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Dr. Robert Ritter




The research of racial scientist Dr. Robert Ritter and his associates served both as instrument and justification for the Nazi regime to isolate and eventually destroy the German Gypsy population.
By studying Gypsies, Ritter, who was a psychiatrist, hoped to determine the links between heredity and criminality. With funding from the German Association for Scientific Research and access to police records, Ritter began in 1937 to systematically interview all the Gypsies residing in Germany. To do so, he traveled to Gypsy encampments and, after the deportation and interment of Gypsies began, to the concentration camps.

Ritter developed detailed genealogies – family histories to distinguish “pure” Gypsies from those of “mixed blood” and to root out assimilated Gypsies from the general German population. The state police aided Ritter in this by requiring genealogical registration of all Gypsies forcibly moved into special municipal camps after 1935. Believing, anyone with Gypsy blood to be a danger to society, Ritter classified a “part-Gypsy” as someone with one or two Gypsy grandparents or two or more part-Gypsy grandparents, that is, someone with as little as one-eighth Gypsy blood.

Ritter’s associates included the anthropologist Dr. Adolf Würth and, until 1942, the zoologist and anthropologist Dr. Sophie Ehrhardt. Ritter’s closest associate was Eva Justin, a nurse who, received her doctorate in anthropology in 1944 based on her research with Gypsy children raised apart from their families. At the conclusion of her study, these children were deported to Auschwitz, where all but a few were killed.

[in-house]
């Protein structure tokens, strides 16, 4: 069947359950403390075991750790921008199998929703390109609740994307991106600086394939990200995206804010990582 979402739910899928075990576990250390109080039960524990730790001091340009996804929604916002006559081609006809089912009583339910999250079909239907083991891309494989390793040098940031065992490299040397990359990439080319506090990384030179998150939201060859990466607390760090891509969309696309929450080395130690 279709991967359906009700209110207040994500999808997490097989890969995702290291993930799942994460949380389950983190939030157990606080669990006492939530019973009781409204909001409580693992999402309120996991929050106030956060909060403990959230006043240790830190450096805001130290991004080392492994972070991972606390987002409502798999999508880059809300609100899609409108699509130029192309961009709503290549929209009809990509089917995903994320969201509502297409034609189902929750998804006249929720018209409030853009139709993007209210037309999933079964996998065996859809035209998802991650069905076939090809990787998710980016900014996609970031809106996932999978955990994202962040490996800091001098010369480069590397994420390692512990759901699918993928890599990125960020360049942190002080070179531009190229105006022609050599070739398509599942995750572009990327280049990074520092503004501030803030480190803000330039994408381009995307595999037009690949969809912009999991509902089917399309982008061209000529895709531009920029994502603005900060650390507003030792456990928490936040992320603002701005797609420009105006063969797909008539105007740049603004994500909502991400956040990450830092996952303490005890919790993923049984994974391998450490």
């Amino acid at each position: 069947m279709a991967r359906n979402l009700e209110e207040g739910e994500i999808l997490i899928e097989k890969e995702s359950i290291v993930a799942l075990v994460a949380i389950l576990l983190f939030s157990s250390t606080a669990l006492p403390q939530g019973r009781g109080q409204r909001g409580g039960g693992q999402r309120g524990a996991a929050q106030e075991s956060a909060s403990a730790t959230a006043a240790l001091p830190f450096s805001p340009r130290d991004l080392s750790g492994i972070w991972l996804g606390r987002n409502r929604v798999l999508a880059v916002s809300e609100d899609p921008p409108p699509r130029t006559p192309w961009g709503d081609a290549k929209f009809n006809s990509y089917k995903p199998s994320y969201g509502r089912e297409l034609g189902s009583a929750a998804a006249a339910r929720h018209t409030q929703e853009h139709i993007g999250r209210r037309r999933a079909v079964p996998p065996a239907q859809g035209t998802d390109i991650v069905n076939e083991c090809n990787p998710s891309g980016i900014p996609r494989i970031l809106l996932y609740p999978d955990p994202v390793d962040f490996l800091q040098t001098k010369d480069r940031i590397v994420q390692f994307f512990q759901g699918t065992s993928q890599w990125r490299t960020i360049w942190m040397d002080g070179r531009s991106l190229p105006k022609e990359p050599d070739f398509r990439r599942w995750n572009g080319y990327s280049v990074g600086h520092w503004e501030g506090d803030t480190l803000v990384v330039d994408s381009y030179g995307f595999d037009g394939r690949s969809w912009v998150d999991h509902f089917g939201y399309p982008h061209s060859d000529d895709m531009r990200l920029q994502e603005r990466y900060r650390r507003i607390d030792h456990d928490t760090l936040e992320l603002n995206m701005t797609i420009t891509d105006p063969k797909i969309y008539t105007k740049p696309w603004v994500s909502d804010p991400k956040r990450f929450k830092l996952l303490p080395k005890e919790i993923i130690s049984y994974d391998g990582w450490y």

In a report of his research findings in 1940, Ritter concluded that 90 percent of the Gypsies native to Germany were “of mixed blood.” He described such Gypsies as “the products of matings with the German criminal asocial subproletariat.” He further characterized Gypsies as a “primitive” people incapable of real social adaptation.”

From late 1944 through 1946, Ritter taught criminal biology at the University of Tübingen; in 1947 he joined the Frankfurt Health Office as a children’s physician. While there, he employed Eva Justin as a psychologist. His collaborator Dr. Sophie Ehrhardt joined the anthropology faculty at the University of Tübingen in 1942 and continued to use Ritter’s data in her postwar research. Dr. Adolph Würth served in the Baden-Württemberg Bureau of Statistics until 1970,

Efforts to bring charges against Ritter and his associates as accessories in the deaths of the German Gypsies were discontinued. The trial of Dr. Robert Ritter ended with his suicide in 1950.